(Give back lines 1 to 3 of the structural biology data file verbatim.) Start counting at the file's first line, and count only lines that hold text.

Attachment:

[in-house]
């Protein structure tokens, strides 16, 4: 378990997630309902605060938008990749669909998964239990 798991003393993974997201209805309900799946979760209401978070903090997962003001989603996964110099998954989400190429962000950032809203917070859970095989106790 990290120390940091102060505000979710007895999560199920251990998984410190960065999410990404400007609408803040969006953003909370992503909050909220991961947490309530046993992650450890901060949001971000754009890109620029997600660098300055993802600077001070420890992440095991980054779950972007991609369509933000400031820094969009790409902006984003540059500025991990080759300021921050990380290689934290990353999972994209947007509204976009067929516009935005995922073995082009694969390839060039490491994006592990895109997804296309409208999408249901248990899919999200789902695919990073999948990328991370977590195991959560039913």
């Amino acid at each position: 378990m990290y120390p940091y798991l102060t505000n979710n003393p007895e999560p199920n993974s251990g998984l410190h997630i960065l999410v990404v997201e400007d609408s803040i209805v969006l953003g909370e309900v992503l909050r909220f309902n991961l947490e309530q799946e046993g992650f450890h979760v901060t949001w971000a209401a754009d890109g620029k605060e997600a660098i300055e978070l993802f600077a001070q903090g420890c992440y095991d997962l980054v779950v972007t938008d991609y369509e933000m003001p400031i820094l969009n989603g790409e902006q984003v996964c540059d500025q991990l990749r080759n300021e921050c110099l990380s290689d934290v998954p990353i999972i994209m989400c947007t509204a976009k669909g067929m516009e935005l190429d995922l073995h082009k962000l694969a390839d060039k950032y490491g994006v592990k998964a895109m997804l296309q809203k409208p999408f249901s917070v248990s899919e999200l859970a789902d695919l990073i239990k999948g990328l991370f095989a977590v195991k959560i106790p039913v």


[in-house]
């Protein structure tokens, strides 16, 4: 378990997630309902605060938008990749669909998964239990 798991003393993974997201209805309900799946979760209401978070903090997962003001989603996964110099998954989400190429962000950032809203917070859970095989106790 990290120390940091102060505000979710007895999560199920251990998984410190960065999410990404400007609408803040969006953003909370992503909050909220991961947490309530046993992650450890901060949001971000754009890109620029997600660098300055993802600077001070420890992440095991980054779950972007991609369509933000400031820094969009790409902006984003540059500025991990080759300021921050990380290689934290990353999972994209947007509204976009067929516009935005995922073995082009694969390839060039490491994006592990895109997804296309409208999408249901248990899919999200789902695919990073999948990328991370977590195991959560039913």
């Amino acid at each position: 378990m990290y120390p940091y798991l102060t505000n979710n003393p007895e999560p199920n993974s251990g998984l410190h997630i960065l999410v990404v997201e400007d609408s803040i209805v969006l953003g909370e309900v992503l909050r909220f309902n991961l947490e309530q799946e046993g992650f450890h979760v901060t949001w971000a209401a754009d890109g620029k605060e997600a660098i300055e978070l993802f600077a001070q903090g420890c992440y095991d997962l980054v779950v972007t938008d991609y369509e933000m003001p400031i820094l969009n989603g790409e902006q984003v996964c540059d500025q991990l990749r080759n300021e921050c110099l990380s290689d934290v998954p990353i999972i994209m989400c947007t509204a976009k669909g067929m516009e935005l190429d995922l073995h082009k962000l694969a390839d060039k950032y490491g994006v592990k998964a895109m997804l296309q809203k409208p999408f249901s917070v248990s899919e999200l859970a789902d695919l990073i239990k999948g990328l991370f095989a977590v195991k959560i106790p039913v």